Research on living and working in extreme environments at Aquarius

Scientific exploration in pursuit of new discoveries often takes experts to extreme environments. Dominic D’Agostino, a professor from the University of South Florida Morsani College of Medicine, used FIU’s Aquarius Reef Base during the NASA Extreme Environment Mission Operations (NEEMO) XXII mission to research impacts of pressure changes on human physiology.

The Aquarius Reef Base is the world’s only operating underwater laboratory. NEEMO is a NASA analog mission that sends astronauts, scientists and engineers to Aquarius to train and conduct research to prepare for deep space exploration and missions aboard the International Space Station. Resident aquanauts can spend days to weeks aboard Aquarius by using a specialized form of diving known as saturation diving.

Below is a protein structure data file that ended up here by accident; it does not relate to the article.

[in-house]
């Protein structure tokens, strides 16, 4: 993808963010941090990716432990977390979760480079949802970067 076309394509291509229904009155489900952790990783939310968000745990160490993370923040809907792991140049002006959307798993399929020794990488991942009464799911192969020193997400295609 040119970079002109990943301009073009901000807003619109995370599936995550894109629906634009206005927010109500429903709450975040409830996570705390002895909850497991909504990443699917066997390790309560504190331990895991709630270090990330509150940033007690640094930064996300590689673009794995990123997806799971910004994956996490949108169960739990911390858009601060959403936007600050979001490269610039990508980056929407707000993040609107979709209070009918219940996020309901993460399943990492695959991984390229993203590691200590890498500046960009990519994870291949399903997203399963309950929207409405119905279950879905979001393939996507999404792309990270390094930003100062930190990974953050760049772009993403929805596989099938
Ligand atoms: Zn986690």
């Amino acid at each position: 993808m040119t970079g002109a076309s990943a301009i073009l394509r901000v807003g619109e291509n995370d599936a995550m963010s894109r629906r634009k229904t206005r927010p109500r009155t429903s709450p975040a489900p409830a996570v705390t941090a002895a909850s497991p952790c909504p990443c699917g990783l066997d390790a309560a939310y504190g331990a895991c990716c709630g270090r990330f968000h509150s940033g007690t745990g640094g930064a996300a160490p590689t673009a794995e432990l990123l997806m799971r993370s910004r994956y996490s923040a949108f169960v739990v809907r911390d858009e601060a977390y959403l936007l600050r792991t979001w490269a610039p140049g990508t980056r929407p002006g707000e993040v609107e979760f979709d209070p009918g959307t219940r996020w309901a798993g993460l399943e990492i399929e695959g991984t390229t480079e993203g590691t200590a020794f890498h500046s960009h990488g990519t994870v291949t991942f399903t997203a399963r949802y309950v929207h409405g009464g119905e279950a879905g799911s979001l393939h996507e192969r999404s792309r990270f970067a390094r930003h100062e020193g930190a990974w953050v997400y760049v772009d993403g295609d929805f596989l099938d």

During the NEEMO XXII mission, D’Agostino collected data on how sleep, skin microbiome, metabolic markers, strength and decision-making can be impacted by changing pressures. This research has important implications for long term space exploration, diving medicine, and undersea human habitation.

This article first appeared in the American Association of Colleges of Medicine on Dec. 15, 2019.